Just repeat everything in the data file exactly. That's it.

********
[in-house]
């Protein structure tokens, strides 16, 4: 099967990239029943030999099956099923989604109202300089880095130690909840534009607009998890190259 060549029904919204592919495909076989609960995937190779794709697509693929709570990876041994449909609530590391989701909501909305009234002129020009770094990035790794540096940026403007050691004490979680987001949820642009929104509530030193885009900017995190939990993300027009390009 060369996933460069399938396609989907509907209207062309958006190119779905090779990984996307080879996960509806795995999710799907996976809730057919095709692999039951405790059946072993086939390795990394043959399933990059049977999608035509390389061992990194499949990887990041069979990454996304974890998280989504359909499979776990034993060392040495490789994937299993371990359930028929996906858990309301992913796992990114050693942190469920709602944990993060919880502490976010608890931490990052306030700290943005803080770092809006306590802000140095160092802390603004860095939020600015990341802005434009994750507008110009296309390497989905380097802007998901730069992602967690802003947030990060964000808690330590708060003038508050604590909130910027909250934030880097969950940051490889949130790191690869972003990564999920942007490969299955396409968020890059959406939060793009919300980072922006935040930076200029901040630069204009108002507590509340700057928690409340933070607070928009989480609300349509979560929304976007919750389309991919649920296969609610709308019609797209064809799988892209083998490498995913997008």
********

[in-house]
């Protein structure tokens, strides 16, 4: 099967990239029943030999099956099923989604109202300089880095130690909840534009607009998890190259 060549029904919204592919495909076989609960995937190779794709697509693929709570990876041994449909609530590391989701909501909305009234002129020009770094990035790794540096940026403007050691004490979680987001949820642009929104509530030193885009900017995190939990993300027009390009 060369996933460069399938396609989907509907209207062309958006190119779905090779990984996307080879996960509806795995999710799907996976809730057919095709692999039951405790059946072993086939390795990394043959399933990059049977999608035509390389061992990194499949990887990041069979990454996304974890998280989504359909499979776990034993060392040495490789994937299993371990359930028929996906858990309301992913796992990114050693942190469920709602944990993060919880502490976010608890931490990052306030700290943005803080770092809006306590802000140095160092802390603004860095939020600015990341802005434009994750507008110009296309390497989905380097802007998901730069992602967690802003947030990060964000808690330590708060003038508050604590909130910027909250934030880097969950940051490889949130790191690869972003990564999920942007490969299955396409968020890059959406939060793009919300980072922006935040930076200029901040630069204009108002507590509340700057928690409340933070607070928009989480609300349509979560929304976007919750389309991919649920296969609610709308019609797209064809799988892209083998490498995913997008």